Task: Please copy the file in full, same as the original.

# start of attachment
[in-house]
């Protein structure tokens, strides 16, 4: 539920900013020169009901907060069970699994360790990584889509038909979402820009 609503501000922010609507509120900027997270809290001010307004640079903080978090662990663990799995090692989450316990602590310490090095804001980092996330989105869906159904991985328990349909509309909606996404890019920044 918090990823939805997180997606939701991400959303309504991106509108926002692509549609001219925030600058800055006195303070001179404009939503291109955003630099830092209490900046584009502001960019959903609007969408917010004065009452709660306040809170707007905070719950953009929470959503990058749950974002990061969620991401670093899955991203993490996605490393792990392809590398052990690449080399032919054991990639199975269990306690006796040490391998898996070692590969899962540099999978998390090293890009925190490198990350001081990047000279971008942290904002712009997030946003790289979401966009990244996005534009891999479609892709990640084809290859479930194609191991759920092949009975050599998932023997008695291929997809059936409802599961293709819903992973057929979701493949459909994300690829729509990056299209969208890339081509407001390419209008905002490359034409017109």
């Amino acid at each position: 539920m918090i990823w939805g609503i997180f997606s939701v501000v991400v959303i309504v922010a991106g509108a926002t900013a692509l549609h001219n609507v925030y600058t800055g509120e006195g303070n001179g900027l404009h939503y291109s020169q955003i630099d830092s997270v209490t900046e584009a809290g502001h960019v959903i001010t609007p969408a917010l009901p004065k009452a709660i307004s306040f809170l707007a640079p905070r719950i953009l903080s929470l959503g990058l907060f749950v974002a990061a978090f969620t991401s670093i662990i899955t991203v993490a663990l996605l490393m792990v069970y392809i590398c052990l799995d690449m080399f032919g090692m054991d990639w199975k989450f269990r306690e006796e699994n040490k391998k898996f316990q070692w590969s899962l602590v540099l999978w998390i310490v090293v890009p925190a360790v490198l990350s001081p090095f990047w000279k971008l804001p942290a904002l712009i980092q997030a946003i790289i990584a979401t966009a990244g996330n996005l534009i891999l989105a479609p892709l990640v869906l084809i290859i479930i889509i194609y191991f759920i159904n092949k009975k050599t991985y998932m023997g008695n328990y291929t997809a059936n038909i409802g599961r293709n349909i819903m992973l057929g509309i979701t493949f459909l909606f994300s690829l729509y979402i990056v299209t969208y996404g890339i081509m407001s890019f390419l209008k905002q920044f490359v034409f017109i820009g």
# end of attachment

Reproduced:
[in-house]
């Protein structure tokens, strides 16, 4: 539920900013020169009901907060069970699994360790990584889509038909979402820009 609503501000922010609507509120900027997270809290001010307004640079903080978090662990663990799995090692989450316990602590310490090095804001980092996330989105869906159904991985328990349909509309909606996404890019920044 918090990823939805997180997606939701991400959303309504991106509108926002692509549609001219925030600058800055006195303070001179404009939503291109955003630099830092209490900046584009502001960019959903609007969408917010004065009452709660306040809170707007905070719950953009929470959503990058749950974002990061969620991401670093899955991203993490996605490393792990392809590398052990690449080399032919054991990639199975269990306690006796040490391998898996070692590969899962540099999978998390090293890009925190490198990350001081990047000279971008942290904002712009997030946003790289979401966009990244996005534009891999479609892709990640084809290859479930194609191991759920092949009975050599998932023997008695291929997809059936409802599961293709819903992973057929979701493949459909994300690829729509990056299209969208890339081509407001390419209008905002490359034409017109």
């Amino acid at each position: 539920m918090i990823w939805g609503i997180f997606s939701v501000v991400v959303i309504v922010a991106g509108a926002t900013a692509l549609h001219n609507v925030y600058t800055g509120e006195g303070n001179g900027l404009h939503y291109s020169q955003i630099d830092s997270v209490t900046e584009a809290g502001h960019v959903i001010t609007p969408a917010l009901p004065k009452a709660i307004s306040f809170l707007a640079p905070r719950i953009l903080s929470l959503g990058l907060f749950v974002a990061a978090f969620t991401s670093i662990i899955t991203v993490a663990l996605l490393m792990v069970y392809i590398c052990l799995d690449m080399f032919g090692m054991d990639w199975k989450f269990r306690e006796e699994n040490k391998k898996f316990q070692w590969s899962l602590v540099l999978w998390i310490v090293v890009p925190a360790v490198l990350s001081p090095f990047w000279k971008l804001p942290a904002l712009i980092q997030a946003i790289i990584a979401t966009a990244g996330n996005l534009i891999l989105a479609p892709l990640v869906l084809i290859i479930i889509i194609y191991f759920i159904n092949k009975k050599t991985y998932m023997g008695n328990y291929t997809a059936n038909i409802g599961r293709n349909i819903m992973l057929g509309i979701t493949f459909l909606f994300s690829l729509y979402i990056v299209t969208y996404g890339i081509m407001s890019f390419l209008k905002q920044f490359v034409f017109i820009g």